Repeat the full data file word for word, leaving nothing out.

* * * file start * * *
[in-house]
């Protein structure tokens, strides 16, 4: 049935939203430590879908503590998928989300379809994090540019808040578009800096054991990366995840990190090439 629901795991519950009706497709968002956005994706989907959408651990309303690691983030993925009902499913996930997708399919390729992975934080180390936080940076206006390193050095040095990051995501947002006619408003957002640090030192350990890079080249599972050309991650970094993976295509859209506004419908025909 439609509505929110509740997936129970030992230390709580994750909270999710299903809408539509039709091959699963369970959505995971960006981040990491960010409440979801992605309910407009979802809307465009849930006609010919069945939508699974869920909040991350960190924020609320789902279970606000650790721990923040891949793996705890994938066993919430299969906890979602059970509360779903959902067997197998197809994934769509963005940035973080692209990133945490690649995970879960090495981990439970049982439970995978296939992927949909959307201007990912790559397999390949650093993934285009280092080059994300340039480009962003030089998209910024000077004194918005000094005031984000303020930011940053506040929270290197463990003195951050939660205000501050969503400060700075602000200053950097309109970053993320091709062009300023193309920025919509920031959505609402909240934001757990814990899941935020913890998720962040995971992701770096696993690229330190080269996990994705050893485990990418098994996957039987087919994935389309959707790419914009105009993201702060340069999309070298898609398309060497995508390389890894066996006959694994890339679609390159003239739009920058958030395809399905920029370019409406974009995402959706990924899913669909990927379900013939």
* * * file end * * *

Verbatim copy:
[in-house]
């Protein structure tokens, strides 16, 4: 049935939203430590879908503590998928989300379809994090540019808040578009800096054991990366995840990190090439 629901795991519950009706497709968002956005994706989907959408651990309303690691983030993925009902499913996930997708399919390729992975934080180390936080940076206006390193050095040095990051995501947002006619408003957002640090030192350990890079080249599972050309991650970094993976295509859209506004419908025909 439609509505929110509740997936129970030992230390709580994750909270999710299903809408539509039709091959699963369970959505995971960006981040990491960010409440979801992605309910407009979802809307465009849930006609010919069945939508699974869920909040991350960190924020609320789902279970606000650790721990923040891949793996705890994938066993919430299969906890979602059970509360779903959902067997197998197809994934769509963005940035973080692209990133945490690649995970879960090495981990439970049982439970995978296939992927949909959307201007990912790559397999390949650093993934285009280092080059994300340039480009962003030089998209910024000077004194918005000094005031984000303020930011940053506040929270290197463990003195951050939660205000501050969503400060700075602000200053950097309109970053993320091709062009300023193309920025919509920031959505609402909240934001757990814990899941935020913890998720962040995971992701770096696993690229330190080269996990994705050893485990990418098994996957039987087919994935389309959707790419914009105009993201702060340069999309070298898609398309060497995508390389890894066996006959694994890339679609390159003239739009920058958030395809399905920029370019409406974009995402959706990924899913669909990927379900013939």